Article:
Second cup oh so sweet

ERIC FRANCIS, SUN MEDIA

, Last Updated: 8:30 AM ET

Craig Adams insists the Stanley Cup didn't end up at the bottom of Mario Lemieux's pool this time around, and the owner's house party didn't go all Sunday night.

Good thing, as the Calgary native and his Pittsburgh Penguins teammates had a pretty early morning yesterday prepping for a parade staged in front of more than a hundred-thousand people.

"It was insane," the 32-year-old winger said of his second Stanley Cup celebration in four years. "I've never seen anything like it."

Same goes for the party at Mario's place.

"I don't know if I should go into details," laughed Adams who brought wife Anne, son Rhys and five-week-old daughter Francesca to the bash. "Mario rolled out the welcome mat for us, and his house and backyard are just beautiful."

Having won a national championship with the Calgary Canucks as a teen before becoming captain at Harvard where he met, and later married, the governor's daughter, Adams' run of good fortune continues.

Case in point: Four years ago, the Hartford Whalers draft pick had left Carolina to sign with Anaheim, only to be traded back to the Canes after training camp and days before the 2005/06 NHL season started. Eight months later, he was a Stanley Cup champ.

Fast forward to 2009 when the checking-line winger found himself mired so low down Chicago's depth chart the healthy scratch started contemplating life after hockey by looking at returning to business school. The fear was that without a contract for next year, his career might be done.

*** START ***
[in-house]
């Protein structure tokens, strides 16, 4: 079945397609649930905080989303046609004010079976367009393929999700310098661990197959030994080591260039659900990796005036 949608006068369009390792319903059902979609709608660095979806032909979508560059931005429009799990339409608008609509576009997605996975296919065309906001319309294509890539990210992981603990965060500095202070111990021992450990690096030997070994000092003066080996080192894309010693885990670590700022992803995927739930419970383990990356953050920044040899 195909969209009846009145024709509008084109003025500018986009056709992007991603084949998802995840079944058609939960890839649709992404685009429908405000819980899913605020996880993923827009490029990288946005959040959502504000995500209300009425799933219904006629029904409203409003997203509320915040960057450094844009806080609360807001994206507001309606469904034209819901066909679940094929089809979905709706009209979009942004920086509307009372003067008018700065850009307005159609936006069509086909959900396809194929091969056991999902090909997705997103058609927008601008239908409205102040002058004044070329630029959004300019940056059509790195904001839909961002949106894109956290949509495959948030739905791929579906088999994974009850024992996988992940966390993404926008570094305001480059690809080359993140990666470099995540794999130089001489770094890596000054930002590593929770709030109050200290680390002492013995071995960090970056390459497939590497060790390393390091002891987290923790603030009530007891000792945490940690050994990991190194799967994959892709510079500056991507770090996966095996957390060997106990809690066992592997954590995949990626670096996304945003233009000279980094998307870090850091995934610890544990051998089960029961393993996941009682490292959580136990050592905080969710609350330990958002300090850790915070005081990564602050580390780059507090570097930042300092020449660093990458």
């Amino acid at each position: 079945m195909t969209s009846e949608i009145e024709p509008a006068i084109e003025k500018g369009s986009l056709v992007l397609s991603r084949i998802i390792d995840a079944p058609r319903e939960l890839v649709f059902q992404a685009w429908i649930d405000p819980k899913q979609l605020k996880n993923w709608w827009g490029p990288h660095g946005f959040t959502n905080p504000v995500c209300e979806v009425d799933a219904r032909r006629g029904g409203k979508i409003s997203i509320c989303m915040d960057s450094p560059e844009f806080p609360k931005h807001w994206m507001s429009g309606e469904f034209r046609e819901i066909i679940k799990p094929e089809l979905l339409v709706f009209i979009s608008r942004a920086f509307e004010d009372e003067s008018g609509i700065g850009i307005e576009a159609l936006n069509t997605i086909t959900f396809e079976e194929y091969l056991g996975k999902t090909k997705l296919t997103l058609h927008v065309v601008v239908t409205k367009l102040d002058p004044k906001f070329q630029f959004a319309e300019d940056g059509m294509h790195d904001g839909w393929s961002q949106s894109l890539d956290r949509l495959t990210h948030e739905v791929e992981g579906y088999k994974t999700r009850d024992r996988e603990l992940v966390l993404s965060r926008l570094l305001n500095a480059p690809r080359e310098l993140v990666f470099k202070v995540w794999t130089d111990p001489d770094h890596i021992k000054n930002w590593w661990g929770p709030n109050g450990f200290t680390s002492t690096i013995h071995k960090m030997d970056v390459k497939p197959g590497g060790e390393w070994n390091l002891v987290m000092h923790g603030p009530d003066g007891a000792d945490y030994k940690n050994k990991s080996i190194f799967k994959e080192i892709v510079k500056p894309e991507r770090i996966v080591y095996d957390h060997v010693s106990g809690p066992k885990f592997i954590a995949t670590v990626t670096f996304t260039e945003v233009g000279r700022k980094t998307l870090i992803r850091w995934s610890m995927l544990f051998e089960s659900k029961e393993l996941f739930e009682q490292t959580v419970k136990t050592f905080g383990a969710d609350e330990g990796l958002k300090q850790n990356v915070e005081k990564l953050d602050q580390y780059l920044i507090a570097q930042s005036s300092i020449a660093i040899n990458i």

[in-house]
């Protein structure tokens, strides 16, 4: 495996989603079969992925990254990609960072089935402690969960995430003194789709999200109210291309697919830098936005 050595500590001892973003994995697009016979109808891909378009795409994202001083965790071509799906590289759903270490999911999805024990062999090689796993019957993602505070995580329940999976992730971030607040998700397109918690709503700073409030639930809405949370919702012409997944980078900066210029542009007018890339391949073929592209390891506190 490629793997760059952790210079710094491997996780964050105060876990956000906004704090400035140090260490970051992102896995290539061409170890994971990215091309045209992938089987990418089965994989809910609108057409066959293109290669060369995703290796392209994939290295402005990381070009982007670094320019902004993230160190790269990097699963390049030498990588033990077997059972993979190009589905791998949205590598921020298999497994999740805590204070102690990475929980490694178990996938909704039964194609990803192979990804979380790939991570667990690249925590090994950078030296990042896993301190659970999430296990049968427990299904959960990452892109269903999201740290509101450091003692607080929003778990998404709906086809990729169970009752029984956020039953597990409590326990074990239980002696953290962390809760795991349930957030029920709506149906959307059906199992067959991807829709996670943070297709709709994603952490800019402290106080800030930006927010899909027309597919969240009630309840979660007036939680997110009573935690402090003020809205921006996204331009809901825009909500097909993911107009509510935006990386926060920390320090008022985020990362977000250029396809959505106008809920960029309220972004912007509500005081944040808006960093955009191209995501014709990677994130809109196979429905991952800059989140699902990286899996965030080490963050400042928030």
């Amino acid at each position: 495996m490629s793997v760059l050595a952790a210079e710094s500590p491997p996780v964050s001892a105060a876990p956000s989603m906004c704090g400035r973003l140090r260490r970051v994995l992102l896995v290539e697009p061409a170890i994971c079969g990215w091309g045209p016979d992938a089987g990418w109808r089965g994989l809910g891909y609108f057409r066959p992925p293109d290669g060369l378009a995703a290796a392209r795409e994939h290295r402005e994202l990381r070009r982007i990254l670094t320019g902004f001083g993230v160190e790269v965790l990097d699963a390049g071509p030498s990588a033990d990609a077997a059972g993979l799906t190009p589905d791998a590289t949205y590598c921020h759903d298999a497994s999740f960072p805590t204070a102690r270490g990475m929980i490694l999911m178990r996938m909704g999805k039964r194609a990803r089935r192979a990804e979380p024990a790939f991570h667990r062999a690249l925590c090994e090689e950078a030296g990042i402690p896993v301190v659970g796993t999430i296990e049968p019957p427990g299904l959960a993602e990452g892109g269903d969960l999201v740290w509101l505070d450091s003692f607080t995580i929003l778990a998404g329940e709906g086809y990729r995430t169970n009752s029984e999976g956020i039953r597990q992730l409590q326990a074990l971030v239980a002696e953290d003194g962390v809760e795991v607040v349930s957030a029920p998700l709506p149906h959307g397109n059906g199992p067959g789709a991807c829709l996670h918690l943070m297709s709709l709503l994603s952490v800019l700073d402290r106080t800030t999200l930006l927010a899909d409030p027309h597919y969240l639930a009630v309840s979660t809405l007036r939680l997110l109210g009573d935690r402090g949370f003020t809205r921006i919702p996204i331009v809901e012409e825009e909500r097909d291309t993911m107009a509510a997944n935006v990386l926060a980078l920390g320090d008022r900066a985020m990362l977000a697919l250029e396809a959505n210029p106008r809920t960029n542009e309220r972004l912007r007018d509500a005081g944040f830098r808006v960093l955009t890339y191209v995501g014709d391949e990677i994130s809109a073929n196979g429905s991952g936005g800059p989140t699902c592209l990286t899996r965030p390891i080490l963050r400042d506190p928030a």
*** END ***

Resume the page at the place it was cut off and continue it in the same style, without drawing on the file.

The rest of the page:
However, on March 4, he was plucked off waivers by the Pens, who leaned heavily on his faceoff ability and penalty-killing experience all the way to Friday's Game 7 Cup win.

"I feel pretty lucky, for sure," said Adams, a pending unrestricted free agent who landed in Pittsburgh two weeks after the arrival of coach Dan Bylsma to help turn the club's fortunes around.

"It was tough there for a while, and I had to be realistic about the future. I feel like I won the lottery coming to Pittsburgh when I did. At the time, I felt this might be my chance to play meaningful games and play a role. You have to do enough to make sure there's a demand for you, and playoff runs help. Now, I'm hoping there's another contract out there."

He has not yet talked about a new contract with Pittsburgh.

Thrilled to have already snapped a keepsake photo of his young daughter sitting atop the Cup, Adams says he'll soon return to his rented home in Chicago for the summer, where his family will help him draw up the perfect day with the Cup.

The first time he won it, his day included a visit to the Alberta Children's Hospital, time with old teammates and coaches at Max Bell Centre and a road hockey game in his childhood community of Lake Bonavista, where two dozen of his pals competed for it as they'd done in their minds decades earlier.

His task now is to try improving on the perfect day.

"If anything it was a little bit hectic -- the second time around we won't jam the day," said the grad of Strathcona-Tweedsmuir School, who vividly remembers attending the Flames' Cup celebration as a 12-year-old. "I haven't had a chance to think about what we'll do this time, but I'm 99% sure it'll be in Calgary."

Inundated with an estimated 120 calls, texts and e-mails from friends and former teammates, Adams admits the celebration that follows a Cup win goes too fast.

"The grind of 16 games and the feeling of lifting it ... incredible, but it all goes too quickly," Adams said. "I've been telling the guys you can never get enough of the Cup."

A theory he's only too happy to test.


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